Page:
How many red flags does it take to wake up?


    Again, the red flags were waving. At my first appointment, the new doctor assigned took multiple personal calls from patients in my examining room, forcing me to overhear private matters, while I clung to the exam table attired in a hospital gown. Her half-hearted look at previous medical records led to calling in a prescription to our pharmacy that I didn’t require. Her disclaimer was that next time, I shouldn’t schedule an appointment so late in the day. We did not leave the practice, but merely transferred to another doctor we knew through a neighbor’s recommendation.


    Unfortunately, human beings need to be startled to really change behavior. Such was the case when we were left waiting two hours in a “chummy” cardiovascular office, supposedly waiting for a disc to be read by our new specialist. Staff members were heard having lunch, and telling jokes, and the physician himself was more credible as a comedian than a healer. That is when we finally took responsibility to find the best health care in our area.


    After the wake-up call


    Following the poor “patient experience,” as it is termed in the profession, we shifted to the premier teaching hospital in our metropolitan area. Little did we know that there was actually a star system of ratings of hospitals and healthcare systems offered by the CMS: US Centers for Medicare and Medicaid Services, a constituent of the Department of Health and Human Services, which is funded by our federal taxes! The CMS offered the three leading hospitals in our area different ratings of 5, 4, and 3 stars. At the time, we were unaware of this rating system and just luckily fell into the 5-star system.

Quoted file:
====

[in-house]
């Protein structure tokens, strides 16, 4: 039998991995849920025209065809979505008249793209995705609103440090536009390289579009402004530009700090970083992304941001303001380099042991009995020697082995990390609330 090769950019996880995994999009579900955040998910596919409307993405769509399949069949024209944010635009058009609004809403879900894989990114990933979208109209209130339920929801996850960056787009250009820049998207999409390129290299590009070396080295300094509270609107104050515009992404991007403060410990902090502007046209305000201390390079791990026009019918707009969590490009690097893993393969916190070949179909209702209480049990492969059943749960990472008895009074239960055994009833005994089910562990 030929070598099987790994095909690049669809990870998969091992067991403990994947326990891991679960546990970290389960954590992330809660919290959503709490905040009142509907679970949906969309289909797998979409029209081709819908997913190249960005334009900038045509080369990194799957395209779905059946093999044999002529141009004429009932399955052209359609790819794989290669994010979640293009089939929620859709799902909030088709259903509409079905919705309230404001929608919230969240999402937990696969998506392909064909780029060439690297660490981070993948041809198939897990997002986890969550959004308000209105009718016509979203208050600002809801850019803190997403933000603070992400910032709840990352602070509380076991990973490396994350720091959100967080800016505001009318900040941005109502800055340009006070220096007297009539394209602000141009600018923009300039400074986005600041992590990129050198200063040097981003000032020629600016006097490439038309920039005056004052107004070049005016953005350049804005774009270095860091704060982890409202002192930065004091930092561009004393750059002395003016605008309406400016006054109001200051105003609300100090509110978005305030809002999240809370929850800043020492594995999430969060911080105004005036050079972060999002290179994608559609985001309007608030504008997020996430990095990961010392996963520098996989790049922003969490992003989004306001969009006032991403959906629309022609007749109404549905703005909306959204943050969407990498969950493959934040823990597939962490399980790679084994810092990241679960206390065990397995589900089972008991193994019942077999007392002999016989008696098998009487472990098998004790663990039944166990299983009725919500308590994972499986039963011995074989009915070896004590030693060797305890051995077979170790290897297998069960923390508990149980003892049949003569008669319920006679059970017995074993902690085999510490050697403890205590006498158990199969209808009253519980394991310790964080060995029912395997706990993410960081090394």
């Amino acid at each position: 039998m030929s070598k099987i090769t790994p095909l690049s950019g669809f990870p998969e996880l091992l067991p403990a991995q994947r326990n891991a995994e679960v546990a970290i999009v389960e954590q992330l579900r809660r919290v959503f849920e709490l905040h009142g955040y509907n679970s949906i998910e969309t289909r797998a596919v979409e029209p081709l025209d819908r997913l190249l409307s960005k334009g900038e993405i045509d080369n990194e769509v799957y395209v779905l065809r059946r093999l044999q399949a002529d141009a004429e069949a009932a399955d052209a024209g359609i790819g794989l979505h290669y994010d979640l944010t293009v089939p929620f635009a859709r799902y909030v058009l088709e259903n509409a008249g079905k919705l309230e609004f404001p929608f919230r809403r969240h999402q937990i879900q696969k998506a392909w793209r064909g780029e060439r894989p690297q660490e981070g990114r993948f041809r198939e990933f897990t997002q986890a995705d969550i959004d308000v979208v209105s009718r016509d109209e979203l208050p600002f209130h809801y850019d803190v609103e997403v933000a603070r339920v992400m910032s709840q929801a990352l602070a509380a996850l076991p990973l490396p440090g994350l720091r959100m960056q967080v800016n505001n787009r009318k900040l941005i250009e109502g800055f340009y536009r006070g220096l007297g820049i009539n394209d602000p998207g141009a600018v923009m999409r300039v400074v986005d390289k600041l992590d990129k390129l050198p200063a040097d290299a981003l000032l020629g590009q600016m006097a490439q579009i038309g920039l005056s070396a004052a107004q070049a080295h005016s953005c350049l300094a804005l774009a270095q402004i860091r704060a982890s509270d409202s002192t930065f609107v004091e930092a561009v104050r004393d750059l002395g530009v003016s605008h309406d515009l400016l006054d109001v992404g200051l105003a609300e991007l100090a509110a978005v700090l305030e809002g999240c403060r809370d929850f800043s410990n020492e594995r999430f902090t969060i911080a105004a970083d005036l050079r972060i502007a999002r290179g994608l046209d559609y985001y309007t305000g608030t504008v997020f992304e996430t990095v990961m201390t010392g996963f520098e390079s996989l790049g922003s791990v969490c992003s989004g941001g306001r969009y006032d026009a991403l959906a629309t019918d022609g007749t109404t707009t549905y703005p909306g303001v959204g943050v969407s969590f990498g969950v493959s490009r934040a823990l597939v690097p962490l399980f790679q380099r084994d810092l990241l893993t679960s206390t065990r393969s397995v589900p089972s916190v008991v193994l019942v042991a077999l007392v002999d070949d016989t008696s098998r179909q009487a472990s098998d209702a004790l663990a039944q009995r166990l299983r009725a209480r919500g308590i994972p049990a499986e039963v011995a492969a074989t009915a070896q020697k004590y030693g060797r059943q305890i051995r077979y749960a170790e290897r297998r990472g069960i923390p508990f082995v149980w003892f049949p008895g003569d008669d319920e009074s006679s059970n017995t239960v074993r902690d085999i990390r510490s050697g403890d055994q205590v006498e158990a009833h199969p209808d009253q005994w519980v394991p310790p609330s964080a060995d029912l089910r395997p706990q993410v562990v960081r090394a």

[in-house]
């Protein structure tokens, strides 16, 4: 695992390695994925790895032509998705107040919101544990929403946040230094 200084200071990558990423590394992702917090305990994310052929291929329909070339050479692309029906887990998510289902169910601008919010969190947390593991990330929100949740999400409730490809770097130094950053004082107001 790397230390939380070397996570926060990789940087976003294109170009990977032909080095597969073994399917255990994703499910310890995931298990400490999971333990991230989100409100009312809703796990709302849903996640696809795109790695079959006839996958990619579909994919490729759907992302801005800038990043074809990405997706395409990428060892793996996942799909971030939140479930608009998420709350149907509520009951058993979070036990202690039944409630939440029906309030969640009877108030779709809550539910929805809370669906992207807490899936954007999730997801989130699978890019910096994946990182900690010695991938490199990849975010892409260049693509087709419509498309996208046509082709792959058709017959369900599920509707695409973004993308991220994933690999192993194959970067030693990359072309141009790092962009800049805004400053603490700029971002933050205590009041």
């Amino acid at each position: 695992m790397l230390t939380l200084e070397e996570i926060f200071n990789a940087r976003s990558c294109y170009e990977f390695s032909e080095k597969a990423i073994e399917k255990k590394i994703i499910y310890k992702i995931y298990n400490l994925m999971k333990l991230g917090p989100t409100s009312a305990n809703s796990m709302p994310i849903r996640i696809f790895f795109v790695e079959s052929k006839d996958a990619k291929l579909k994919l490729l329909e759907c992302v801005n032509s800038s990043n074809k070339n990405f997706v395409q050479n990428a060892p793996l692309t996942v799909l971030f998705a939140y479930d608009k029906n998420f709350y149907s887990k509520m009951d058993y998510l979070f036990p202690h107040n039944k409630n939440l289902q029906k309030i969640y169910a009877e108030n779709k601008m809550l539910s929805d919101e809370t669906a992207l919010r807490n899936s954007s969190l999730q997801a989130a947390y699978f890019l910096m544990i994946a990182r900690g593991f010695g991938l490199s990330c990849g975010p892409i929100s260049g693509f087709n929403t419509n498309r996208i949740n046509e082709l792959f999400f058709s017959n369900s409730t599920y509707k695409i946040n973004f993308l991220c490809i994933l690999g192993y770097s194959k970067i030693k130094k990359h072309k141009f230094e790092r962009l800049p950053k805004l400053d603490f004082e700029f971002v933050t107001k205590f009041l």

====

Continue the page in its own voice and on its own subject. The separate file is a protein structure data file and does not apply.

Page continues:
From the first appointment, it felt like the shutters were thrown open and natural light began to guide our process. A scheduler provided the needed specialist and lab appointments right at our initial visit, and she gave clear directions on how to activate our patient portal. We left with a paper folder filled with copies of all required documents. Questions to the doctors that arose outside of office visits were answered quickly, compassionately, and courteously by email on the same patient portal. The actual required medical treatment was state of the art, and my husband is now, thankfully, cancer-free.


    Some medical sleuthing: Ranking platforms


    The stark contrast to our initial casual, uninformed approach to needed medical care led me to investigate some wonky issues in US health care. It is common knowledge that the US healthcare system is ranked last among the 11 highest-income countries. No other country allows income inequity to affect health care as “brilliantly” as the US. According to the Commonwealth Fund, a private US foundation dedicated to equity in health care, the US is a “mix of public and private, for-profit and non-profit insurers and health care providers.”